It’s not often that I come out in support of a French President. In fact, this is a first.
Recently, President Sarkozy spoke out in favor of banning the Burka in public. More on the story here, here, here, here and here. It is an incredibly gutsy move, and one that President Obama seems to be unwilling or unable to make.
France is the biggest Muslim enclave in the Western world, and the muslims in that country are particularly prone to going on the rampage when they don’t get the special treatment that they feel that they deserve – (they did it in 2005, and now they are at it again).
The burka is not a part of Islam. There is nowhere in the Koran (correct me if I am wrong), that states that a woman has to be covered from head to foot with only her eyes showing. Both the Bible and the Koran state that a woman should dress “modestly”, but that is a subjective term, relative to cultural norms.
The burka is a cultural symbol. In point of fact, the Burka comes from that bastion of Freedom and Democracy, Saudi Arabia (where they really know how to treat their women), a nation that provided the majority of those nice people who flew their planes into our buildings one fateful Tuesday…
Some might say that many women choose the Burka (would you prove it?), while others argue that it is a tool of subjugation in the name of religion. I favor the latter, for one simple reason: while Muslim women have to go around wearing tents, their lords and masters can dress as they please. If that isn’t a prime example of religious sexism, what is?
I do not have a problem with the headscarves that are worn by many muslim women. As long as the person’s face is visible, I am ok with that. It is the burka and the niqab that I have a problem with. See here for a good summary of flavors flavors of headscarves and veils.
This piece, written by Saira Khan – a British Muslim woman – states the case better than I can. Here is another piece that makes some excellent points.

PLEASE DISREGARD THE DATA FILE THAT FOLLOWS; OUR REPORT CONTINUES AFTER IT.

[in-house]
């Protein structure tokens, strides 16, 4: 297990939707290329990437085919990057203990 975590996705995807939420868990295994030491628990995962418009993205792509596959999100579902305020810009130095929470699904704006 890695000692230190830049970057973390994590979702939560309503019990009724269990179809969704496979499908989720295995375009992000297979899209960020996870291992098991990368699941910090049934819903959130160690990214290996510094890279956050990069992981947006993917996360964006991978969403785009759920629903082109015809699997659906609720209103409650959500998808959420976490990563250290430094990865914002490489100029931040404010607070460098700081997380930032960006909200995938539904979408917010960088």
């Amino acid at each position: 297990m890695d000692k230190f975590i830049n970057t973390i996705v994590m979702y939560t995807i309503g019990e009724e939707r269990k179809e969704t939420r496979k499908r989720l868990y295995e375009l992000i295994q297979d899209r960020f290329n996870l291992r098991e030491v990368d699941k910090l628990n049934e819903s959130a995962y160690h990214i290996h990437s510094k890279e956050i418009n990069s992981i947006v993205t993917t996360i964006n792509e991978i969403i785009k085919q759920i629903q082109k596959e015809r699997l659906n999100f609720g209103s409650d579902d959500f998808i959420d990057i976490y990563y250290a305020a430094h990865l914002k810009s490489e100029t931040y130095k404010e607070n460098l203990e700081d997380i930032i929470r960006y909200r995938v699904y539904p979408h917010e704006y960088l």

In our culture, hiding your face in public is generally regarded as suspicious or threatening – the burka reminds me of the Imperial guards in Return of the Jedi. Wearing what is essentially a tent makes it appear that you have something to hide. What’s under there – lingerie? a machine-gun, twenty pounds of Semtex? Try wearing a balaclava next time you go shopping and see how that works out for you.
It's a religious thing. Honest.
We shouldn’t need to have an explicit ban, but some people will not take “no” for an answer. There is, however, a precedent: The Governments of Tunisia and Turkey have both banned the wearing of headscarves and burkas in public – and these are both muslim states. Do they know something that we don’t?
Supposing my religion required me to prominently carry a weapon such as a gun or a knife in public? Would that make other people feel safer? An extreme example, but it makes a valid point. Here is another example: If my faith required me to “share Jesus with everyone I meet” whether they liked it or not, I would soon find myself the target of legal restraining actions – and rightly so. Bottom line: My faith does not give me the right to upset, annoy, disturb or irritate everybody else.
No. Just… no.
The burka is a cultural symbol, but one that causes discomfort to others. To me, it says “I live here, but I don’t want to have anything to do with your culture“, which leads to the obvious question: So why are you here then?
If you insist on wearing a burka, feel free to live in a country where that is a norm – like Saudi, where they know how to treat women.
Here in the western world, it simply isn’t.